In Washington County, Arkansas, there is a process through which a person can challenge the validity of a will. This is identified as a "contested will" or "will contest."
A will is typically contested when a family member who expected to inherit a large amount of money or property are disappointed with the contents of the will, particularly if the testator's motives are not clear. They will frequently assume that the will must be a forgery, or a result of fraud or force.
If a considerable amount of money or property is being given away, the person left out of the will could rationally conclude that the cost and time of a court challenge is worth it.
Bringing legal action against anyone, let alone a family member, is not a decision that you should rush into. Contesting a will, particularly if another family member stands to lose out if you are successful in the contest, can permanently alter or even destroy family relationships. Evidently, this is something to consider.
When Can a Will be Contested in Washington County, Arkansas?
There are various reasons that a court in Washington County, Arkansas might invalidate a will.
To be valid, a will must be a product of the testator's own free will. So, a will that the testator was forced or tricked into making is not valid, if the probate court finds out about the duress or trickery. Of course, wills are normally made many years before a person dies, so how can a person expect to prove duress or fraud if they suspect it? To begin with, it's not easy. It is possible, however. First of all, it's good to have as much documentation of the testator's affairs as possible. Any written statements concerning their desires on this matter will also be very useful, if there are any. Additionally, if the suspect gift is totally out of left field (property is left to someone that you know the testator didn't like, or barely knew, for instance), this might also support your position that the will was invalid. Of course, the testator can leave his or her money to whomever they want, so these facts, by themselves, will not be enough to prove fraud or duress.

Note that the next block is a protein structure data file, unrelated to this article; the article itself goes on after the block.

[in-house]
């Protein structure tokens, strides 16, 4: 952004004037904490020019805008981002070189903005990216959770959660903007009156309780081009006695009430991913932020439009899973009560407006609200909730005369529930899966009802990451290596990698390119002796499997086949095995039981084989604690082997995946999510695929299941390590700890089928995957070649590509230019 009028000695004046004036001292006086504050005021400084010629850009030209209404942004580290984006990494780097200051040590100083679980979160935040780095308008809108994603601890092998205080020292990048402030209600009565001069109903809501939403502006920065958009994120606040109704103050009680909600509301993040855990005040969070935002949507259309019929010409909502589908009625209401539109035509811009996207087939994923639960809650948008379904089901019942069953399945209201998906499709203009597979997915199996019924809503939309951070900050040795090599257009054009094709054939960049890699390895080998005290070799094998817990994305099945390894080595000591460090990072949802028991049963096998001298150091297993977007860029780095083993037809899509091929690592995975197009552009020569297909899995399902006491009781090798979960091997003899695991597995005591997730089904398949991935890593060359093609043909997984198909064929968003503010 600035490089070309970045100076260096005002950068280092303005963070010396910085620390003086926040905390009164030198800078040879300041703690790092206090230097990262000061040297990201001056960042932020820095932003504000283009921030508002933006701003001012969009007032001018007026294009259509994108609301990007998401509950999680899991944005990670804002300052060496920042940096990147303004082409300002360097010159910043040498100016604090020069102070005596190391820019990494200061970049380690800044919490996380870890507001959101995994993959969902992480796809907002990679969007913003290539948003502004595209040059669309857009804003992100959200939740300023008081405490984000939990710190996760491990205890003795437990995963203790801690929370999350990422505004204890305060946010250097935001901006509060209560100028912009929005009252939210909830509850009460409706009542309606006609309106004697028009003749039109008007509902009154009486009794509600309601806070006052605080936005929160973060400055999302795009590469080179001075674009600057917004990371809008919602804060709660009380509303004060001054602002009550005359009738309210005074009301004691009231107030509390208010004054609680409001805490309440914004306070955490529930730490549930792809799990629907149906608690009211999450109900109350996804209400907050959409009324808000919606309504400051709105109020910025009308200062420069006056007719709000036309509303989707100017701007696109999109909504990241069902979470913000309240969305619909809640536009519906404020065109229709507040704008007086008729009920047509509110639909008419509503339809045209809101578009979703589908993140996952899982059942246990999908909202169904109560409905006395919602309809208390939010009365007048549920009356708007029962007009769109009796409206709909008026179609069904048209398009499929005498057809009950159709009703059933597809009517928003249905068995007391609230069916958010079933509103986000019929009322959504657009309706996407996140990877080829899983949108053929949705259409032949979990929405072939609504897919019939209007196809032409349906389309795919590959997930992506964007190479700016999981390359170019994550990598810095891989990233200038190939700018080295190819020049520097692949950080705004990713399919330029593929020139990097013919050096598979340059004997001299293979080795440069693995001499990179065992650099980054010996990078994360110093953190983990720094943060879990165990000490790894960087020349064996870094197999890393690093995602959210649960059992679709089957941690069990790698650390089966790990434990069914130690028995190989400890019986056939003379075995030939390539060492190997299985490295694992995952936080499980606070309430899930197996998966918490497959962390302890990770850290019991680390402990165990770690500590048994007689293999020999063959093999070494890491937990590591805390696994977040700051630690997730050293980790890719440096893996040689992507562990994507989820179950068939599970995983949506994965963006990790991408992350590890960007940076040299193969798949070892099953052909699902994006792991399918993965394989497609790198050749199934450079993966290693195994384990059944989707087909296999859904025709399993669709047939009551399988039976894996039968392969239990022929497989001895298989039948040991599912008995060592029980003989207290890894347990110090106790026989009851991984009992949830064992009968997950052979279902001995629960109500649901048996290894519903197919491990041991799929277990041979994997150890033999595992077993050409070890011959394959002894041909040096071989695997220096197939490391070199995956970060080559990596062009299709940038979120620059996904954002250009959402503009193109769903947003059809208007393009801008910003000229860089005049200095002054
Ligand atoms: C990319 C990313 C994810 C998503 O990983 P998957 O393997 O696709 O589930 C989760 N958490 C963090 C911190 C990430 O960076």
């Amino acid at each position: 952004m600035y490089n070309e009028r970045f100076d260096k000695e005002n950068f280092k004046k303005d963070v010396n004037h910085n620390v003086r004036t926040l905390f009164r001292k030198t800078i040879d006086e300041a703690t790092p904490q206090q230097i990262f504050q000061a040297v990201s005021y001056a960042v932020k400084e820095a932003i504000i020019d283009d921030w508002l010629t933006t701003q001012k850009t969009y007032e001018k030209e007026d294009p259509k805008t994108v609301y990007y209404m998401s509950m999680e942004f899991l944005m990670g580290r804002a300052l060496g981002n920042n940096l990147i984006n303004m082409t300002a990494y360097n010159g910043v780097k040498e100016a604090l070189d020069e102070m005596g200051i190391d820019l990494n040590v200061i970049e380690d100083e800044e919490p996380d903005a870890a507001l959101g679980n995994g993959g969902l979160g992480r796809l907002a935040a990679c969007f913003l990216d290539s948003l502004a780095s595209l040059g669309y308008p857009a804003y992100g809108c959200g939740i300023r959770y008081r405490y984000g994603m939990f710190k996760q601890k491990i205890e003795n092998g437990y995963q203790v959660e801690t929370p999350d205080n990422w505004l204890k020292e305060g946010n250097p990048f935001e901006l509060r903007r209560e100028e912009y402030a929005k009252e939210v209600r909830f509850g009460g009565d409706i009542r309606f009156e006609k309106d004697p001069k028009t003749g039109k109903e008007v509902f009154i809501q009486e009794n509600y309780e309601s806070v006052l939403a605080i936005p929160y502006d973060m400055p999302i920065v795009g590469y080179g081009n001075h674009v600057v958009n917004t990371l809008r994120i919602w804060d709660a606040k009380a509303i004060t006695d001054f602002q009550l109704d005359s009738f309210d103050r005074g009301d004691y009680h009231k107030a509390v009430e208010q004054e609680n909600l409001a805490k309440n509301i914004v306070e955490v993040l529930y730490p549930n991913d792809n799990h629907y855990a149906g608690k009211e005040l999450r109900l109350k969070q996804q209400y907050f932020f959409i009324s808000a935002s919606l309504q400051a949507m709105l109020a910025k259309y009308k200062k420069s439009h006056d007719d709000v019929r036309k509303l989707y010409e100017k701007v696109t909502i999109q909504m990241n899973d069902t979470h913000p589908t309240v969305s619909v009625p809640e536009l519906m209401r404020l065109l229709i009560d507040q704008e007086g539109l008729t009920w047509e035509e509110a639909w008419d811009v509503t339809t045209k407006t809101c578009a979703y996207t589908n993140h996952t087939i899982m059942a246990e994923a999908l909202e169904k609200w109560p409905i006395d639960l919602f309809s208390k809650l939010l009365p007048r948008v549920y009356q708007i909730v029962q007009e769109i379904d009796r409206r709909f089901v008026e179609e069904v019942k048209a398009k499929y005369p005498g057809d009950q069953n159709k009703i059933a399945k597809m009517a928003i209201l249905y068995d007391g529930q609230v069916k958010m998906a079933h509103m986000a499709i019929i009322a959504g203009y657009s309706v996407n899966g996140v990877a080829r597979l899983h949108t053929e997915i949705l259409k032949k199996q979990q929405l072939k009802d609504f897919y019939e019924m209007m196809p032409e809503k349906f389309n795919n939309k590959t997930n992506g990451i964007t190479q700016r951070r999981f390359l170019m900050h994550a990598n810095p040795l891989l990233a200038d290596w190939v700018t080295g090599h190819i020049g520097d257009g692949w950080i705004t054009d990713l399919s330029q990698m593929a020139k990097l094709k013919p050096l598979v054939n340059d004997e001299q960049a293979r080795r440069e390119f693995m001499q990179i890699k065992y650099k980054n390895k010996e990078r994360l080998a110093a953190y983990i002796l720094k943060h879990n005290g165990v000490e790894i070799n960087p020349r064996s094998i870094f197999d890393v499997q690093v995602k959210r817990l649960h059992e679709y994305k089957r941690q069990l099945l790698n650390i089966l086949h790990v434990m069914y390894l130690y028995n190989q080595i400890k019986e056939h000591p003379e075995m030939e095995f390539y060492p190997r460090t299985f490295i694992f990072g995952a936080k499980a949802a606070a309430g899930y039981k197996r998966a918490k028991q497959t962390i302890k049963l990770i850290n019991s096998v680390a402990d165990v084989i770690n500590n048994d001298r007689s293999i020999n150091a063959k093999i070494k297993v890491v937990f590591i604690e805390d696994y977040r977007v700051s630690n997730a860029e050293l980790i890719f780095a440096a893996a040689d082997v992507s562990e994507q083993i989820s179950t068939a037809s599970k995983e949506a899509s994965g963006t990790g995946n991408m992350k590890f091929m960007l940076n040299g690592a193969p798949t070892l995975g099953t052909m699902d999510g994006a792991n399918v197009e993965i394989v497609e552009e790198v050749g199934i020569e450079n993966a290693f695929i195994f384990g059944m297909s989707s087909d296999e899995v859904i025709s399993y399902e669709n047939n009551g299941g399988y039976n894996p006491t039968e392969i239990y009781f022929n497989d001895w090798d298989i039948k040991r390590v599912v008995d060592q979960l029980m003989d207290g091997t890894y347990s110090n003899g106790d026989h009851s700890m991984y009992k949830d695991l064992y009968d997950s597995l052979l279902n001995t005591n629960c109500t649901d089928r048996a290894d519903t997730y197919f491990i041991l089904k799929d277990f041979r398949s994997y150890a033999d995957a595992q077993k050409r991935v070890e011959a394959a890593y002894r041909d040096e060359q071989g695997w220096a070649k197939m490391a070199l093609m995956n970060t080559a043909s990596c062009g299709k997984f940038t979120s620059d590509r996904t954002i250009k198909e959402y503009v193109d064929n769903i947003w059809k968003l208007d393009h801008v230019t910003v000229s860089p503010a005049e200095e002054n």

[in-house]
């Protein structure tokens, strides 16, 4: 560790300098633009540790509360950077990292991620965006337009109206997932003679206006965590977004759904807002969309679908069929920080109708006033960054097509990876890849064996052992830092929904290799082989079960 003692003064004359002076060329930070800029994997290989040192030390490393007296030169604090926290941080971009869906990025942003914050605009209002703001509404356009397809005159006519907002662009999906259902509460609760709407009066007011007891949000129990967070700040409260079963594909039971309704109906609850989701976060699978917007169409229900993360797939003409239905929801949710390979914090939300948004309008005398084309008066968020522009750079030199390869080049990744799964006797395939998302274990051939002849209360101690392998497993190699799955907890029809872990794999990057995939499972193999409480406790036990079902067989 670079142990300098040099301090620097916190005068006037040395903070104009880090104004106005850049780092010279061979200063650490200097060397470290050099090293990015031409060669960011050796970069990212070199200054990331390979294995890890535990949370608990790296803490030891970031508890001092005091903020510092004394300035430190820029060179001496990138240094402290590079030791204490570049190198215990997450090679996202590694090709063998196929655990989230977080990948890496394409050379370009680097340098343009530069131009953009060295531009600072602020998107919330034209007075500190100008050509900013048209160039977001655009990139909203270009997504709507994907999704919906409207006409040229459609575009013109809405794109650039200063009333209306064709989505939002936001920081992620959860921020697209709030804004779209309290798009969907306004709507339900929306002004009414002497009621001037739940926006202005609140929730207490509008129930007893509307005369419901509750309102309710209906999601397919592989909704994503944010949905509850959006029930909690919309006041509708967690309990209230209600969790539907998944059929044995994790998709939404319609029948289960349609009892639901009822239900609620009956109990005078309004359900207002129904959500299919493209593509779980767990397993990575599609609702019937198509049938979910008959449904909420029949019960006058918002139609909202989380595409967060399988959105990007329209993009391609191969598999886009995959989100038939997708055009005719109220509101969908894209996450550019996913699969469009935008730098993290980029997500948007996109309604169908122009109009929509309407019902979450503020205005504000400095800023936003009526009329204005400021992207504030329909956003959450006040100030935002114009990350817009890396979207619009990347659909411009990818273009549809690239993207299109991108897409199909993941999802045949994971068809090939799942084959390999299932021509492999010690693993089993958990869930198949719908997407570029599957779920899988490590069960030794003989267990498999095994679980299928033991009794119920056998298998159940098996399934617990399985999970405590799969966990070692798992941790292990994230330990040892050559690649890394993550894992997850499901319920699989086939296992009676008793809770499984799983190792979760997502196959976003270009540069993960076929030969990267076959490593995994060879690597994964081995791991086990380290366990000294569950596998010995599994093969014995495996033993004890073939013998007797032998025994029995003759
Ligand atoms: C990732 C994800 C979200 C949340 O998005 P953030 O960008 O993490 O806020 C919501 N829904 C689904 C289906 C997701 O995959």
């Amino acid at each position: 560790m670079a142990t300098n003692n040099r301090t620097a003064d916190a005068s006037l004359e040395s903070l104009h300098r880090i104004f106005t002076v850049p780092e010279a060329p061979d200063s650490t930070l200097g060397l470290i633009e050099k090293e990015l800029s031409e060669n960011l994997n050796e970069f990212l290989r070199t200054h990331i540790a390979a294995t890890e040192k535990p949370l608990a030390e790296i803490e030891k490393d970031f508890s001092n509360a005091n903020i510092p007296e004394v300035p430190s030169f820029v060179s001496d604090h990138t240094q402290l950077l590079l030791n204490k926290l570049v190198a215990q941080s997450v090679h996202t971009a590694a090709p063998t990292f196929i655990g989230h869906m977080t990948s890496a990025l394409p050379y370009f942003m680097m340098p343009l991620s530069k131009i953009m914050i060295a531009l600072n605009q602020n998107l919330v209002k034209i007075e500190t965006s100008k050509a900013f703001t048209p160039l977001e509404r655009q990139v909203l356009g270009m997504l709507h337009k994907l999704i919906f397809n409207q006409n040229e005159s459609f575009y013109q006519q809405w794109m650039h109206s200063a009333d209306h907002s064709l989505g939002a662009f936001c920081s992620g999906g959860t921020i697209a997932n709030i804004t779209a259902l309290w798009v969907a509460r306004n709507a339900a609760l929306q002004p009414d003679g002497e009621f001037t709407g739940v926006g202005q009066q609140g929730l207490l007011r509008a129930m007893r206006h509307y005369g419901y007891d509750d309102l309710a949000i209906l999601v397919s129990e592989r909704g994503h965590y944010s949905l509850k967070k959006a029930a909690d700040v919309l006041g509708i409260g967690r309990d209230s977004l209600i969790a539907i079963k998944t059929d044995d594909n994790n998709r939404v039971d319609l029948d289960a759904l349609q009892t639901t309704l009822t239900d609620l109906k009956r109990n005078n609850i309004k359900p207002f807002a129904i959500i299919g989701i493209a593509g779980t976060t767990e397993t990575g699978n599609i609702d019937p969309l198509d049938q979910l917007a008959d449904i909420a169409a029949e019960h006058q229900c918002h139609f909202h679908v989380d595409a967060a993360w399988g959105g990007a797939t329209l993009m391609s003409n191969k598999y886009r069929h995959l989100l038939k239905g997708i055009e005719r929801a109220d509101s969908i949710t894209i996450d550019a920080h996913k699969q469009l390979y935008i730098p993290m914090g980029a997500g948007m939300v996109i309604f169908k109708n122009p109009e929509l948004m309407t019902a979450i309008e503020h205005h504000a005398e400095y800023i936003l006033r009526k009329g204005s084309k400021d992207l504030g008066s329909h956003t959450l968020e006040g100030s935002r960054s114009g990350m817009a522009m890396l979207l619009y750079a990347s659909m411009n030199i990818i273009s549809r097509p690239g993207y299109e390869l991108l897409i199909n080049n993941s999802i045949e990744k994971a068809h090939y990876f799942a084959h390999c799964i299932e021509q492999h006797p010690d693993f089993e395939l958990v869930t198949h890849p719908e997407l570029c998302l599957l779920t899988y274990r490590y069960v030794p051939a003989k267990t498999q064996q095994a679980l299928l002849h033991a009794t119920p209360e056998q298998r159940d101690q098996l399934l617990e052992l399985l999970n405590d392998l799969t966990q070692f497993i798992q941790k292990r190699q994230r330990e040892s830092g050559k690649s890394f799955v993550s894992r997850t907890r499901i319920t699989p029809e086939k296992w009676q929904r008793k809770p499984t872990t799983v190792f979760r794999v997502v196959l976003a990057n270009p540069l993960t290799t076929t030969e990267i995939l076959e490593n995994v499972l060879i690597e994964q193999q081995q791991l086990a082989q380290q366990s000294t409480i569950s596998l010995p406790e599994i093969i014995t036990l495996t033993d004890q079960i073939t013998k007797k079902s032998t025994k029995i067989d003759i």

Because a testator must know what they are doing in order to write a valid will, the testator must be of sound mind at the time the will is made. Essentially, if a person is unaware of what they're doing, and the consequences of their actions, they can't make a legitimate will. This can be due to mental illness, or intoxication. Of course, if it's a result of intoxication, the testator can simply sober up and then make a perfectly valid will.
So, you've succeeded in contesting the validity of a Washington County, Arkansas will. What happens to the property that was going to be distributed according to its terms? Usually, when a will is declared void, the decedent's assets will be treated as if he or she had died without a will. This is known as "intestacy." Typically, this simply means that the assets will be passed on to their owner's closest living relative, normally a spouse, children, siblings, or parents. If absolutely no relatives can be found, the property is passed to the state. If there is a previous will, which was revoked by the invalid will, a court might revive the old will. If the new will was found to be completely invalid (rather than just parts of it), it follows, then, that the revocation of the old will is invalid as well. Consequently, the old will can be given effect.
Can a Washington County, Arkansas Contested Will Attorney Help?
Because this can involve complicated legal issues, and be very emotionally draining, this is not something you want to go at alone. A reliable lawyer in Washington County, Arkansas can be very helpful in making sure that this process goes as smoothly as possible.